I think that was probably the first (but sadly not the only) time I felt less than confident and amazing in a room full of my peers. Everyone paused to look at me and I blushed violently and turned for the door, hoping my mother would still be there downstairs so that I could leave NOW, but the eleven-year-old hostess, who even though we have long since lost touch, remains to this day, one of the nicest people I have ever met, stopped me and said, "Oh, what a pretty dress! You look so sweet!" And so I stayed, but my party frocks were retired forever, given to the maid's children eventually.
I moved from Weekender to Sarojini Nagar when I was about fifteen or perhaps younger. I'm not sure exactly when, but suddenly all my clothes were emerging from there. This was the time when short, flirty skirts had just about come into vogue and everyone was wearing them, suddenly, as was I, despite a pair of matchstick legs. I loved twirling and watching them flare out, I loved wearing them to Khan Market, teamed with a purple polo neck t-shirt that I bought off a friend for 50 bucks. My favourite skirt was red with huge flowers on it, that came till about mid-thigh. I wore that everywhere, and there is a photograph of me that Leela has had forever, where I'm sitting at Chona's (in Khan Market, which made the BEST french fries in the WORLD, in those pre-McD days) and I'm smiling fakely at the camera and my skirt is in all its full, red flowery glory, spread across my knees.
I was a bit of a slave to fashion in those days. What other people said was cool, was what I wore, perhaps just to fit in, to feel more like everyone else. Stretch jeans were the fad one year, and everyone had a pair, clinging to fat legs or skinny ones with an oversized sweater on top. (Those jeans came in very useful once I went to boarding school, because then they doubled as riding breeches). Another season it was all about the tights--remember those black lycra ones?--we wore them everywhere, some more experimentative, bought them in hot pink or neon green, but I stuck to black. I forget when exactly the trend moved from oversized tops and tight bottoms to the other way around, but suddenly, before I could even blink, parrallel (I KNOW I haven't spelt that right) pants were everywhere, in madras checks and here I came into my element, because they looked so much better on me than they did on the other taller, less skinny girls. You teamed them with a sleeveless top, and they did look rather nice. I loved my parrallel pants. I wore them till they ripped, and then, sadly, they weren't making them anymore.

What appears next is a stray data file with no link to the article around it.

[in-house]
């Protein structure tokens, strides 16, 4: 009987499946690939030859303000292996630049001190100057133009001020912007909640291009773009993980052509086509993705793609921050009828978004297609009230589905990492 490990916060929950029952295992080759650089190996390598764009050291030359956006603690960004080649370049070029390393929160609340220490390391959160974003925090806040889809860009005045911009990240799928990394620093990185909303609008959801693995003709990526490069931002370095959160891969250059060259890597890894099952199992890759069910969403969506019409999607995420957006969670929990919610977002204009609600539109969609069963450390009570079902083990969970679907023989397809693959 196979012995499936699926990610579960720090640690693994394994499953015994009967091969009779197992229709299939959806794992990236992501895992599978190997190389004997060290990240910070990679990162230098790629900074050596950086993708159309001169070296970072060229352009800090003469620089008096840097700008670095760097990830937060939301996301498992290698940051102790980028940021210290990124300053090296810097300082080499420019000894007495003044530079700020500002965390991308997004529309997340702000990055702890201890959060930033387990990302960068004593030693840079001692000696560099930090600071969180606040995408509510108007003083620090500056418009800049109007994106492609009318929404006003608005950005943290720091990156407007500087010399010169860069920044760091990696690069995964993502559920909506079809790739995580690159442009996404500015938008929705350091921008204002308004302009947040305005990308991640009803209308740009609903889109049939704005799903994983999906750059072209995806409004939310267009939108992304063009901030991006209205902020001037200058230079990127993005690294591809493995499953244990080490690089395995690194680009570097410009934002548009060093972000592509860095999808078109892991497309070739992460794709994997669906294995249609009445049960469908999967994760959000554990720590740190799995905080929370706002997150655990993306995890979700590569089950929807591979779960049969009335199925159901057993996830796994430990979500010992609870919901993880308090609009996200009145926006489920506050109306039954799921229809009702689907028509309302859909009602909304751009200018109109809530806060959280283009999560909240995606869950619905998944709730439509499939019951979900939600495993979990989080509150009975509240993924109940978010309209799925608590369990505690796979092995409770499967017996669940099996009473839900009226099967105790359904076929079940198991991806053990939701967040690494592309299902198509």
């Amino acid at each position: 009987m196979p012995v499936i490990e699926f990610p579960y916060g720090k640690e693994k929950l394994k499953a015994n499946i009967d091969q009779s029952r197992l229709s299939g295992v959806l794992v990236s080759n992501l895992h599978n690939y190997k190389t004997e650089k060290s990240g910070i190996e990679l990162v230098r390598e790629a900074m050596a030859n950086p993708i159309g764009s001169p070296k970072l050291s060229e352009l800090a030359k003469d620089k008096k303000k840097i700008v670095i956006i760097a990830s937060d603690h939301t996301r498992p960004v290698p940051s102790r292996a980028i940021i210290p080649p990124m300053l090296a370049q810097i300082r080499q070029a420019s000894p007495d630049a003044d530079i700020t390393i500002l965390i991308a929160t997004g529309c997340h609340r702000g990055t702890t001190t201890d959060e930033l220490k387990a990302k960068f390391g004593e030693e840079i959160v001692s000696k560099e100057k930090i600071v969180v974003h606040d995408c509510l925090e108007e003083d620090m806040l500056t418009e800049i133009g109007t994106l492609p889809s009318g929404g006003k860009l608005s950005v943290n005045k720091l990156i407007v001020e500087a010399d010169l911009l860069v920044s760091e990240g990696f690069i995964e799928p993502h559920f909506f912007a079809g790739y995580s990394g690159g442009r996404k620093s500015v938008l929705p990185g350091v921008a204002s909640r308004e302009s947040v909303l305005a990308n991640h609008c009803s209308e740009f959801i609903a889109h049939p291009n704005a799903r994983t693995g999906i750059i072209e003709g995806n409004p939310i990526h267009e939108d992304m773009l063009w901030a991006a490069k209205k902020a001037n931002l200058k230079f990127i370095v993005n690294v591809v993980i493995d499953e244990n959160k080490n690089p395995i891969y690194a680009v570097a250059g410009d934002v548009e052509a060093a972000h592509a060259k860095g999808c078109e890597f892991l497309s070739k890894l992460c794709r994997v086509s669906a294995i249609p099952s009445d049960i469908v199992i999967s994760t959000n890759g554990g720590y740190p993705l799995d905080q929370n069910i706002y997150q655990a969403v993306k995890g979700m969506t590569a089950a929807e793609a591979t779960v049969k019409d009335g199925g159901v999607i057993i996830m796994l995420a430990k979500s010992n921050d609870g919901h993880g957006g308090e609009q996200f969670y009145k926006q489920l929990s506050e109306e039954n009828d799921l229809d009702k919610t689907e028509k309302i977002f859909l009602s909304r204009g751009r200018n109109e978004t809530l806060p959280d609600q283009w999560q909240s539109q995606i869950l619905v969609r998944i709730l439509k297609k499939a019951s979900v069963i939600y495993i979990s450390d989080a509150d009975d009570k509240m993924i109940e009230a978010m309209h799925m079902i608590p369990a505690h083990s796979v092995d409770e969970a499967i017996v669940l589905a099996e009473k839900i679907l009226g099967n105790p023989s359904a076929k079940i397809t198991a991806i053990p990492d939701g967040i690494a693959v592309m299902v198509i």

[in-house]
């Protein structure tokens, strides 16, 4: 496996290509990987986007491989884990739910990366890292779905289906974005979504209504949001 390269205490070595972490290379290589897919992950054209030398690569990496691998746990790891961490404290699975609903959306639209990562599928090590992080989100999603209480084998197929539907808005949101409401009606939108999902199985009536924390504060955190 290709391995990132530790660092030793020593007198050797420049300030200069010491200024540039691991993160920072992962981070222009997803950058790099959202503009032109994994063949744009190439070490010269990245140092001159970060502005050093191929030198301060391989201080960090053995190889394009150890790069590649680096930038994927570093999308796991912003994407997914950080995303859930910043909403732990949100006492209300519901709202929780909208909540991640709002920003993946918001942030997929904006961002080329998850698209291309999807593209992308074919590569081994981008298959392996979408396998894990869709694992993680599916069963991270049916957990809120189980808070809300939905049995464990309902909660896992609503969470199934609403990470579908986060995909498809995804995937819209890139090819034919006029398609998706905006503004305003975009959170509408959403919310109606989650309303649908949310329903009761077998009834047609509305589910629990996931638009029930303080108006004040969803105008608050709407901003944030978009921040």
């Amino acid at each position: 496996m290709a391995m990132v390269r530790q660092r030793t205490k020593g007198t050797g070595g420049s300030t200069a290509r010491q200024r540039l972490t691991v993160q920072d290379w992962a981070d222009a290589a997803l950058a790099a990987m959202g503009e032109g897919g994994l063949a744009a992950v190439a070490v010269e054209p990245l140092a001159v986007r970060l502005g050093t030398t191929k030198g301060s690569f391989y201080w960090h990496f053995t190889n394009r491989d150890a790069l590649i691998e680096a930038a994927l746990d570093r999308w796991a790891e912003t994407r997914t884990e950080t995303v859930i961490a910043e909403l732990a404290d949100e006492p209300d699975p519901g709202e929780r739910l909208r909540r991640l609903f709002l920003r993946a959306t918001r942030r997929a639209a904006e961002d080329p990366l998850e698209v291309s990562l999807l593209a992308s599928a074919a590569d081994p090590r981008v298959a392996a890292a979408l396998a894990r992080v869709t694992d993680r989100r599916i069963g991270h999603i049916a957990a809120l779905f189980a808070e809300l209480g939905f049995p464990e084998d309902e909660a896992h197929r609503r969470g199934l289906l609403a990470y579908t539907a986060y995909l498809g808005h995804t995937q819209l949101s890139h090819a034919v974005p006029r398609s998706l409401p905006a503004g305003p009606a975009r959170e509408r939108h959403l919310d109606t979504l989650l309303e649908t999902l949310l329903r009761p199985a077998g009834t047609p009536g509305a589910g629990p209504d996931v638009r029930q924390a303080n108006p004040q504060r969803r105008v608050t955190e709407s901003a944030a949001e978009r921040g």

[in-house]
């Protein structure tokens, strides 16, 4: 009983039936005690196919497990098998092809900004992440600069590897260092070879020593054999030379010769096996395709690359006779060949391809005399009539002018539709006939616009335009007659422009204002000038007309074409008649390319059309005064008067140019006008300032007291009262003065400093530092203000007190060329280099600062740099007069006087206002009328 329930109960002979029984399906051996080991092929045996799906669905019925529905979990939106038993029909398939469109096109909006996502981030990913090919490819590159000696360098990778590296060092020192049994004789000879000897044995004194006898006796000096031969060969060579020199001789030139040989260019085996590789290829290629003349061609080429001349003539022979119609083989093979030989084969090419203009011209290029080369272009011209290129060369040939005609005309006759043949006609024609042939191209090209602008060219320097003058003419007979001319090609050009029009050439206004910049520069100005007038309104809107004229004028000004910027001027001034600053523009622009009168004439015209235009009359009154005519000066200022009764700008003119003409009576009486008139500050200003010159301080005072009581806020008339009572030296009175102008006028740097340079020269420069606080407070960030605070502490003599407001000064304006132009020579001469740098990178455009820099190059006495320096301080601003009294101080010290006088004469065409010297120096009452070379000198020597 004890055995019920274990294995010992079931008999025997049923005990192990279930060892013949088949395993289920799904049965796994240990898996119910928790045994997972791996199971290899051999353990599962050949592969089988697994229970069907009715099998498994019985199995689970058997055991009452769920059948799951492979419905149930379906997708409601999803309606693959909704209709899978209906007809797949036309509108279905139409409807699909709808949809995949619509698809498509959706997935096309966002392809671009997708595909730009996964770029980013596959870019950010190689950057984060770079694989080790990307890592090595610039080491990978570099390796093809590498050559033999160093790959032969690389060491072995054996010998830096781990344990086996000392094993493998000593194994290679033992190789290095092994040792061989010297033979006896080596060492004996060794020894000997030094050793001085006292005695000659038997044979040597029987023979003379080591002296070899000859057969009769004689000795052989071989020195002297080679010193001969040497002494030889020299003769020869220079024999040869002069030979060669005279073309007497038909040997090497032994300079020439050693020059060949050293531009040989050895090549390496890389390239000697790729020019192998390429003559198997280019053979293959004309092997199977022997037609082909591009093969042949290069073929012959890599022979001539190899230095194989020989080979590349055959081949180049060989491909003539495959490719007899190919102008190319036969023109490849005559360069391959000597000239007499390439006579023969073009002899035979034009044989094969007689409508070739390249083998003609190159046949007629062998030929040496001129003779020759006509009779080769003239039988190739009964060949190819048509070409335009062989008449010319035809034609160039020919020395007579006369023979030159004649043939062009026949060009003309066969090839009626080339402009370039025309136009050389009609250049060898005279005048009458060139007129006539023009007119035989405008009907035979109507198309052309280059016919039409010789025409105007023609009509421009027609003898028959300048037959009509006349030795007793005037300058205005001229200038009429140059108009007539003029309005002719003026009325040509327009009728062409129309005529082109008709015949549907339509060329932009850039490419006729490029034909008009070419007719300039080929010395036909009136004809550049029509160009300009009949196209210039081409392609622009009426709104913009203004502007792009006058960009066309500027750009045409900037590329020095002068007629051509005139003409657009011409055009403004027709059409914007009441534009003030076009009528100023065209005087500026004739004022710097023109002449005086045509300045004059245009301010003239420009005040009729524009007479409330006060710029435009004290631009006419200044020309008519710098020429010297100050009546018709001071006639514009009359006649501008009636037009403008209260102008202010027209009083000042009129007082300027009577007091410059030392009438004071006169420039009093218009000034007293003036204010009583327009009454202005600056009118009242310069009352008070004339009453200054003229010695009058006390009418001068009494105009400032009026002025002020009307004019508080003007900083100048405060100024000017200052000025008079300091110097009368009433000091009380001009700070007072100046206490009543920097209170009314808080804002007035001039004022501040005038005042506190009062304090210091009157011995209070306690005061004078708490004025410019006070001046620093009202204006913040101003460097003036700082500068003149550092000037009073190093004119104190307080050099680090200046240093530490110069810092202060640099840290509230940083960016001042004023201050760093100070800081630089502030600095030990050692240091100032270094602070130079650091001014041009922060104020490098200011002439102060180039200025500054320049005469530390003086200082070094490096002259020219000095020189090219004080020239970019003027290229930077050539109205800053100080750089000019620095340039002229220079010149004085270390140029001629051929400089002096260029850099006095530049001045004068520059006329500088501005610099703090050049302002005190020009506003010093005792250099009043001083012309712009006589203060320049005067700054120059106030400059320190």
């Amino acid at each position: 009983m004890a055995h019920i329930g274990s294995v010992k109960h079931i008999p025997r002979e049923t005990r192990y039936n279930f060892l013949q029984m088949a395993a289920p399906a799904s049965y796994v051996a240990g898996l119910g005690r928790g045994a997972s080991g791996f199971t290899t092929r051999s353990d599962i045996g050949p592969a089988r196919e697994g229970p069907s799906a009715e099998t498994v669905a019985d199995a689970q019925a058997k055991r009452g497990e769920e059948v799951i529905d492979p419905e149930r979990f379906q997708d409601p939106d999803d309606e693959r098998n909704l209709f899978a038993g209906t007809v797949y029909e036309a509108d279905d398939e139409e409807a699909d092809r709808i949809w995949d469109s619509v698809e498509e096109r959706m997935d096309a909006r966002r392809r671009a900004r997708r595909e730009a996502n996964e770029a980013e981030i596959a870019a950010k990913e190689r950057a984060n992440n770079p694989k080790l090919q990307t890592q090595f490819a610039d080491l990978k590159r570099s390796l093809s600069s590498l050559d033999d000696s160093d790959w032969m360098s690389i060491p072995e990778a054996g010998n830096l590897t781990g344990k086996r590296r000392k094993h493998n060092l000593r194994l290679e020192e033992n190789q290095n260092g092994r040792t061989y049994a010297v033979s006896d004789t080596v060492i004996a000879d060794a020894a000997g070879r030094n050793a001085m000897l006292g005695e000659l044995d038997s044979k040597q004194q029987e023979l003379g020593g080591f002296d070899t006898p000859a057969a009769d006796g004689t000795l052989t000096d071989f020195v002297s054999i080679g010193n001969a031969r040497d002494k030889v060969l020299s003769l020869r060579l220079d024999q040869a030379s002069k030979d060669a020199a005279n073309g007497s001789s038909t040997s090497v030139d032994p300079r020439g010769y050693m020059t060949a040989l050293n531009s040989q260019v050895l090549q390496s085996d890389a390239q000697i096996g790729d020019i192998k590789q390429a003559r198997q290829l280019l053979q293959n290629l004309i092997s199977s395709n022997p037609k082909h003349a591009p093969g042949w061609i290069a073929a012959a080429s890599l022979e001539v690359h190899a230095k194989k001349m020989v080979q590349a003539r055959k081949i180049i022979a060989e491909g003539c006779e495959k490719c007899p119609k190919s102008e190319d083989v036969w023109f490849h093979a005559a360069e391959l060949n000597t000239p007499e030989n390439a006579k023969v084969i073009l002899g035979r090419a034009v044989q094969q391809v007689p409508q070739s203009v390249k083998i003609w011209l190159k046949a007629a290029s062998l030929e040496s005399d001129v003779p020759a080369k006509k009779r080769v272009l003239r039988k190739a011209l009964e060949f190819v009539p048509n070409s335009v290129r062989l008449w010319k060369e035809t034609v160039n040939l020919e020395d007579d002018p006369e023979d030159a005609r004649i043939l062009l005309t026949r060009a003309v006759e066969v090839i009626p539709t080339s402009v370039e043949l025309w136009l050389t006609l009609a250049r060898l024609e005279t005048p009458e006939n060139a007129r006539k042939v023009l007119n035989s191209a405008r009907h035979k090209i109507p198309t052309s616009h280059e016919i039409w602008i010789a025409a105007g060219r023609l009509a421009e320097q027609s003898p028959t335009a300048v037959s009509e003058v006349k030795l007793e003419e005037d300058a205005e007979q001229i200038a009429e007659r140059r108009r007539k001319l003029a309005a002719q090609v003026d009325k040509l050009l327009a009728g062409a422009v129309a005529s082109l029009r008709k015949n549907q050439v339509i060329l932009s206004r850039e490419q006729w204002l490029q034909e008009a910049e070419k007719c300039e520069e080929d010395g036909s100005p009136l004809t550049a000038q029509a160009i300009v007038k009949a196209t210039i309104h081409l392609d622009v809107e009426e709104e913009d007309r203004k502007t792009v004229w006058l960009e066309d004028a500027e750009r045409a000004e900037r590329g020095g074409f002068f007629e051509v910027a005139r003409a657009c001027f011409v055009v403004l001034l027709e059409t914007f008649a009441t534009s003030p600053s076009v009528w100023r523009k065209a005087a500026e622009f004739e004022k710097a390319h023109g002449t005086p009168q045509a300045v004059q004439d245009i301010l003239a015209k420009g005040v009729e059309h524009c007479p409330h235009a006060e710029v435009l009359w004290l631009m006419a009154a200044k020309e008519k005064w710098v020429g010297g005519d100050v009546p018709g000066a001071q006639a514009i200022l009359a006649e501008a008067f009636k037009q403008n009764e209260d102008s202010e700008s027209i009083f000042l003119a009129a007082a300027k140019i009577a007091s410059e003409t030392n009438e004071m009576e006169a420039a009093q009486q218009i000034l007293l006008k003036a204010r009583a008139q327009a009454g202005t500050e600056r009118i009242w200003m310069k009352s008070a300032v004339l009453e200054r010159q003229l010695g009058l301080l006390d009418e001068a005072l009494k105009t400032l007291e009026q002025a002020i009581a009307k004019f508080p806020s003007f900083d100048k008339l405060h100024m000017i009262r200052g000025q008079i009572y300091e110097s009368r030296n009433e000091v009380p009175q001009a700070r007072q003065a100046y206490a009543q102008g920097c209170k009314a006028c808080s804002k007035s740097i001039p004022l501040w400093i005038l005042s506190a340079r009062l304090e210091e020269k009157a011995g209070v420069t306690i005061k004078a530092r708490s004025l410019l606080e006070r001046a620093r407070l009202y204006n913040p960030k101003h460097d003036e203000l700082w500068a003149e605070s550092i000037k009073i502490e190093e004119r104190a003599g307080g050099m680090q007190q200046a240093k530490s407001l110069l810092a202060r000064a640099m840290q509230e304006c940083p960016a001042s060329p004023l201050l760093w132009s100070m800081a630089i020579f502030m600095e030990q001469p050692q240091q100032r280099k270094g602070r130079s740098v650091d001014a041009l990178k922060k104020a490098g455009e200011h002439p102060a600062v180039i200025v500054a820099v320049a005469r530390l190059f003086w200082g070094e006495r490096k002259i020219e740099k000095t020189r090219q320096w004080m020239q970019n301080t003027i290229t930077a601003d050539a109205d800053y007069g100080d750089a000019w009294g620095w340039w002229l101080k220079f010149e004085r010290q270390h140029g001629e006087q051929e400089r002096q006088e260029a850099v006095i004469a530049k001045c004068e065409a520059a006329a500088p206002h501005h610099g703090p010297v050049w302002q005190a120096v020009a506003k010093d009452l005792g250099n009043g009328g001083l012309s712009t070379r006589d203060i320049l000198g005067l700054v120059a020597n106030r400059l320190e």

But I gave up when the really ugly fashion statements started hitting the market. Does anyone remember those horrible towel-material type tight tops everyone was wearing one year? They came in hideous colours, all pastels and oh, they were gross. Why anyone would want to put something like that on their body is beyond me. Jeans were my only concession to style, but once flared jeans came into vogue, I felt like I had died and gone to heaven because FINALLY there was something that looked good on me. They say now that flares are so out and straight fit are back in but they can go screw themselves. I'm sticking to my flares, I have a lovely pair I bought the other day, admittedly not as large a flare as my older ones, but a flare none the less, which ride low over my hips and are this beautiful shade of dark, faded blue. I still haven't thrown them for a wash, because they fit so WELL, but I'm going to have to soon. Jeans just ride so much better when they're dirty. (Levi's new range, by the way, if anyone's shopping, 544).